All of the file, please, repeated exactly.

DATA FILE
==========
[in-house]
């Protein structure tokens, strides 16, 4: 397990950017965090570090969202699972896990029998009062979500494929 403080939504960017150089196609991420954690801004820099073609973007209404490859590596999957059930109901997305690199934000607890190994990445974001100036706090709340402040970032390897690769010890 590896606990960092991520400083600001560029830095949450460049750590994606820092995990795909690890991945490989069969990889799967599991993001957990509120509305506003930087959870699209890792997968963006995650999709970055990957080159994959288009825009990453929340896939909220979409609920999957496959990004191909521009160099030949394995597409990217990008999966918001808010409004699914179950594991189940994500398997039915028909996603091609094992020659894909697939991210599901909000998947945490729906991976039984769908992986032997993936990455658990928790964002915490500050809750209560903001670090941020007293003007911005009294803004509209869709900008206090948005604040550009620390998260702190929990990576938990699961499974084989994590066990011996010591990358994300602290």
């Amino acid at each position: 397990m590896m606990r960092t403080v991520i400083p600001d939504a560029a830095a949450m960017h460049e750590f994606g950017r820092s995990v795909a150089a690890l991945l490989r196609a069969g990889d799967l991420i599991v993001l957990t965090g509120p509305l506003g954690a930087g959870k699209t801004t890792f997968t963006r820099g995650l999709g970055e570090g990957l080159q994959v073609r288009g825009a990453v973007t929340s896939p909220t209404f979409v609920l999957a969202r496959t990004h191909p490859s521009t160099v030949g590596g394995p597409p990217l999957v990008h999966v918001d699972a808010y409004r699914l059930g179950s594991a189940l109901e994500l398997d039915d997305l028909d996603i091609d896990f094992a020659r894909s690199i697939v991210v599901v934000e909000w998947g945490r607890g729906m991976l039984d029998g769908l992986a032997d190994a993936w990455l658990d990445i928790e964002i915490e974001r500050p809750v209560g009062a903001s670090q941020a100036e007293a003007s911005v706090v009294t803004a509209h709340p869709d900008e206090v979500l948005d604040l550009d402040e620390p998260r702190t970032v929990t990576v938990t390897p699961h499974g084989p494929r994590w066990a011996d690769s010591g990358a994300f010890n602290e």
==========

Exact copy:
[in-house]
């Protein structure tokens, strides 16, 4: 397990950017965090570090969202699972896990029998009062979500494929 403080939504960017150089196609991420954690801004820099073609973007209404490859590596999957059930109901997305690199934000607890190994990445974001100036706090709340402040970032390897690769010890 590896606990960092991520400083600001560029830095949450460049750590994606820092995990795909690890991945490989069969990889799967599991993001957990509120509305506003930087959870699209890792997968963006995650999709970055990957080159994959288009825009990453929340896939909220979409609920999957496959990004191909521009160099030949394995597409990217990008999966918001808010409004699914179950594991189940994500398997039915028909996603091609094992020659894909697939991210599901909000998947945490729906991976039984769908992986032997993936990455658990928790964002915490500050809750209560903001670090941020007293003007911005009294803004509209869709900008206090948005604040550009620390998260702190929990990576938990699961499974084989994590066990011996010591990358994300602290």
């Amino acid at each position: 397990m590896m606990r960092t403080v991520i400083p600001d939504a560029a830095a949450m960017h460049e750590f994606g950017r820092s995990v795909a150089a690890l991945l490989r196609a069969g990889d799967l991420i599991v993001l957990t965090g509120p509305l506003g954690a930087g959870k699209t801004t890792f997968t963006r820099g995650l999709g970055e570090g990957l080159q994959v073609r288009g825009a990453v973007t929340s896939p909220t209404f979409v609920l999957a969202r496959t990004h191909p490859s521009t160099v030949g590596g394995p597409p990217l999957v990008h999966v918001d699972a808010y409004r699914l059930g179950s594991a189940l109901e994500l398997d039915d997305l028909d996603i091609d896990f094992a020659r894909s690199i697939v991210v599901v934000e909000w998947g945490r607890g729906m991976l039984d029998g769908l992986a032997d190994a993936w990455l658990d990445i928790e964002i915490e974001r500050p809750v209560g009062a903001s670090q941020a100036e007293a003007s911005v706090v009294t803004a509209h709340p869709d900008e206090v979500l948005d604040l550009d402040e620390p998260r702190t970032v929990t990576v938990t390897p699961h499974g084989p494929r994590w066990a011996d690769s010591g990358a994300f010890n602290e």